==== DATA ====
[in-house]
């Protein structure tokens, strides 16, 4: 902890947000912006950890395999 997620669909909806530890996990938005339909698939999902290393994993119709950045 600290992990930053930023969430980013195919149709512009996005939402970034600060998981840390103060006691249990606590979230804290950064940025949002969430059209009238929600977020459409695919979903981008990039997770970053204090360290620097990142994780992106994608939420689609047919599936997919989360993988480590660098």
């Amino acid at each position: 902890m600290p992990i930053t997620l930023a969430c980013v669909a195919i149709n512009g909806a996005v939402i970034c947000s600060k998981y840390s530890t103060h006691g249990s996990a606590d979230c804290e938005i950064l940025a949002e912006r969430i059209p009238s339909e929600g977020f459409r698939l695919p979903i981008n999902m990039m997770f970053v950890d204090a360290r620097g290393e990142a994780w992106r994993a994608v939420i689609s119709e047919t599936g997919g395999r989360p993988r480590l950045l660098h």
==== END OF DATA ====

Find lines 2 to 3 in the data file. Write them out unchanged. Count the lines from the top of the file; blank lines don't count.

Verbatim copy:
């Protein structure tokens, strides 16, 4: 902890947000912006950890395999 997620669909909806530890996990938005339909698939999902290393994993119709950045 600290992990930053930023969430980013195919149709512009996005939402970034600060998981840390103060006691249990606590979230804290950064940025949002969430059209009238929600977020459409695919979903981008990039997770970053204090360290620097990142994780992106994608939420689609047919599936997919989360993988480590660098």
């Amino acid at each position: 902890m600290p992990i930053t997620l930023a969430c980013v669909a195919i149709n512009g909806a996005v939402i970034c947000s600060k998981y840390s530890t103060h006691g249990s996990a606590d979230c804290e938005i950064l940025a949002e912006r969430i059209p009238s339909e929600g977020f459409r698939l695919p979903i981008n999902m990039m997770f970053v950890d204090a360290r620097g290393e990142a994780w992106r994993a994608v939420i689609s119709e047919t599936g997919g395999r989360p993988r480590l950045l660098h």